Stafafell Travel Service (tel. 478-1717 or 478-2217; www.eldhorn.is/stafafell), based at the Stafafell Youth Hostel, is the best resource for planning your hiking trip. They can book the F980 bus, arrange transport from Höfn, reserve mountain huts, discuss your route and preparations, sell you a map -- and sometimes even arrange to have food sent in.

Útivist (tel. 562-1000; www.utivist.is), one of our favorite Icelandic tour companies, offers a 6-day guided hiking tour around Lónsöræfi once a year. Mysteriously no other companies offer multi-day guided tours; though, as anywhere in Iceland, you can always find a guide if you ask around.

Several interesting day hikes are directly accessible from Stafafell, without taking the bus up Route F980. One particularly nice route leads through Seldalur to Hvannagilshnúta, a gorge surrounded by rhyolite rockslides in streaked colors. However, the scenery in these lower reaches of Lónsöræfi pales in comparison to the interior regions.

It's possible to take the F980 bus in and out just for the day -- this is even marketed as a "tour" -- but you'd be cheating yourself. From mid-June to early September, the bus leaves Stafafell each day at 9am and reaches Illikambur, the end of the road, around 11am. Weather cancellations are rare. A round-trip fare is 5,000kr ($80/£40), or 6,000kr ($96/£48) if you're coming from Höfn. The bus returns from Illikambur at 2pm, reaching Stafafell at 4pm.

An ideal 2-night itinerary would comprise taking the bus to Illikambur, spending the first night at Múlaskáli hut, another night at Egilssel hut, and then walking the 5 to 6 hours back to Illikambur the following morning, in time for the 2pm bus departure. Three nights is even better, and with 4 nights you'd hardly run out of routes to explore: make sure to see the Tröllakrókar (Troll Spires). With another 2 days, you could skip the Illikambur bus and instead hike from Stafafell to Múlaskáli, overnighting at the hut situated halfway.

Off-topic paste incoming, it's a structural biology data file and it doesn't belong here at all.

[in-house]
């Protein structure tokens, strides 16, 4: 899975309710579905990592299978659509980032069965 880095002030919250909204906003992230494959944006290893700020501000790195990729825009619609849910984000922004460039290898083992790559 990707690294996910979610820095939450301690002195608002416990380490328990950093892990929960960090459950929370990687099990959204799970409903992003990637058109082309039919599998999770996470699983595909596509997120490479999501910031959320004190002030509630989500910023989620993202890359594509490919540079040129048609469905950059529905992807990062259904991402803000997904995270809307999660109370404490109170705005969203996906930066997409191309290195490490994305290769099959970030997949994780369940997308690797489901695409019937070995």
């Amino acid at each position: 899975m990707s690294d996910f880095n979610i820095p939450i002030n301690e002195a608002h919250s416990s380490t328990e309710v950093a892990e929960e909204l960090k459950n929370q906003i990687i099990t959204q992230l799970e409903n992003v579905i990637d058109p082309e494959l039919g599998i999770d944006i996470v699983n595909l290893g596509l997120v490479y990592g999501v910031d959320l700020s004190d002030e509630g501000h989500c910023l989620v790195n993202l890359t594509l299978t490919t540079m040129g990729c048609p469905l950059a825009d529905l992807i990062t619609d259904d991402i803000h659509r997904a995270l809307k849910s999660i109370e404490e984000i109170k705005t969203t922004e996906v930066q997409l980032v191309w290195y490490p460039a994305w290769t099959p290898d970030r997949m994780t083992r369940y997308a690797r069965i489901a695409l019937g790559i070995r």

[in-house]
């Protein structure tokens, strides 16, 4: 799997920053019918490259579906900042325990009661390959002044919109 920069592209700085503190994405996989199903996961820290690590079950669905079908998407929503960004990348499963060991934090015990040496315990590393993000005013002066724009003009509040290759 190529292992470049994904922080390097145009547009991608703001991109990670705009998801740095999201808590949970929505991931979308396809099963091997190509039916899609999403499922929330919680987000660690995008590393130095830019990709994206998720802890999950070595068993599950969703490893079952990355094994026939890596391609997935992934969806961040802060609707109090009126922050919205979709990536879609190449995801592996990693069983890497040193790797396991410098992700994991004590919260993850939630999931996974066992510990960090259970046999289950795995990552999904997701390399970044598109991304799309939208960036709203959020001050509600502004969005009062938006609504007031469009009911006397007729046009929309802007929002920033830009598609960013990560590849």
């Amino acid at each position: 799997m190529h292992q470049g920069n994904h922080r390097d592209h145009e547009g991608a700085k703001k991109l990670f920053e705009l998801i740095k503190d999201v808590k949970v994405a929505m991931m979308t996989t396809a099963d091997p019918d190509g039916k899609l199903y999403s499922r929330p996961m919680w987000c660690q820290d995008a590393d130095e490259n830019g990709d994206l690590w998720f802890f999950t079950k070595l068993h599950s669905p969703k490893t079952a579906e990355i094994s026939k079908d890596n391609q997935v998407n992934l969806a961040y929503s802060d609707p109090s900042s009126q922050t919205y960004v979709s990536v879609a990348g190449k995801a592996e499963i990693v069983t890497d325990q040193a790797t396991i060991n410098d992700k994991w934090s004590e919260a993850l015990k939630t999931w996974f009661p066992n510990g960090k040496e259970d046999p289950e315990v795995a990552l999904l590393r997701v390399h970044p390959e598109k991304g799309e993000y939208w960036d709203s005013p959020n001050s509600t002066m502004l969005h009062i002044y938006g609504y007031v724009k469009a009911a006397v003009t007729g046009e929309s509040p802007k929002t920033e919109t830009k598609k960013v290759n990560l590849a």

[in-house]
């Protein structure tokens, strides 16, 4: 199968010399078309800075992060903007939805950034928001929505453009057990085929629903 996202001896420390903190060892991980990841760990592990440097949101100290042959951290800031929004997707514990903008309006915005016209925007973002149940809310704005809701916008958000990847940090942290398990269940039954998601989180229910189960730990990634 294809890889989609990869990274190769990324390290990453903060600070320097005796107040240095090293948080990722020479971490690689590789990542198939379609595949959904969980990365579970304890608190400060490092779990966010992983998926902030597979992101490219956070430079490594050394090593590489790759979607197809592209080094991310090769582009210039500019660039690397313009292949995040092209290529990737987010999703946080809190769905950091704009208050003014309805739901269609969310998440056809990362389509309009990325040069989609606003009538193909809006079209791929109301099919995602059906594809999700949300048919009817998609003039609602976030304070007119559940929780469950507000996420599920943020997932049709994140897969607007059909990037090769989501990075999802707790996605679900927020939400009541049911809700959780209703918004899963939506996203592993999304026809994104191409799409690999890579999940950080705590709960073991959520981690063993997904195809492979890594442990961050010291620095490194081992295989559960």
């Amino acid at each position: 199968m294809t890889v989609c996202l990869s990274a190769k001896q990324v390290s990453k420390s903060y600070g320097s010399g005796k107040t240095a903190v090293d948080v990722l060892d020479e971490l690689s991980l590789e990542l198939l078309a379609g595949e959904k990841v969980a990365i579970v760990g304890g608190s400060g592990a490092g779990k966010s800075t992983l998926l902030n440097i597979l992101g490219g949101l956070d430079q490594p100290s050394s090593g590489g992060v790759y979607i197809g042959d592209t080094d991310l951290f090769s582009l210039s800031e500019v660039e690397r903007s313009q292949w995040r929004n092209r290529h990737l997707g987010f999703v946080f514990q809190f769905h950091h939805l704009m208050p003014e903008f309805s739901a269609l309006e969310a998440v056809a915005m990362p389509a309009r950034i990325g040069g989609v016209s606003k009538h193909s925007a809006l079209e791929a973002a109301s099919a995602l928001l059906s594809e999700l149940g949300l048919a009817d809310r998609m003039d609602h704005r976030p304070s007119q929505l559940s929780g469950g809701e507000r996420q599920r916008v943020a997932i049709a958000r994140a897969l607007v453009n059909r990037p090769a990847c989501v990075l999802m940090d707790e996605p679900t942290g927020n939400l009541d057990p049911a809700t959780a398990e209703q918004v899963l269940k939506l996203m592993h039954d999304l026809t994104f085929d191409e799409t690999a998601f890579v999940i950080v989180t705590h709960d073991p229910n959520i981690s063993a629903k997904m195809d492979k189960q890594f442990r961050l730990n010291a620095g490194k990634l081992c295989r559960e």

Remember to bring extra shoes for stream crossings; the flow comes mostly from the glacier and is very unpredictable. Keep a map handy as trails can be poorly marked. Also bear in mind that Lónsöræfi has one of the country's highest precipitation rates.

The Snæfell-Lónsöræfi Trek

One of Iceland's better-known treks extends between Lónsöræfi and Snæfell, a 1,833m (6,014-ft.) peak northeast of Vatnajökull. The hike takes at least 4 days, and can be extended to 7 days if the start or end point is Stafafell. Mountain huts are spaced along the route at intervals of no greater than 17km (11 miles). The trek's northern half is very different from Lónsöræfi, as it traverses the glacier Eyjabakkajökull and a more desolate, less mountainous landscape. This trek is for experienced outdoorspeople: hikes are fairly strenuous, trails are often poorly marked, and you may need rope, crampons, and an ice axe. The trek can head in either direction, but going from Snæfell to Lónsöræfi gives you a net loss of altitude and saves the most interesting scenery for last. The Stafafell Youth Hostel is your best travel resource; make sure to review trail conditions beforehand. Snæfell is reached via Egilsstaðir by car, so be prepared for a long one-way trip to reconnect with your belongings.

Note: This information was accurate when it was published, but can change without notice. Please be sure to confirm all rates and details directly with the companies in question before planning your trip.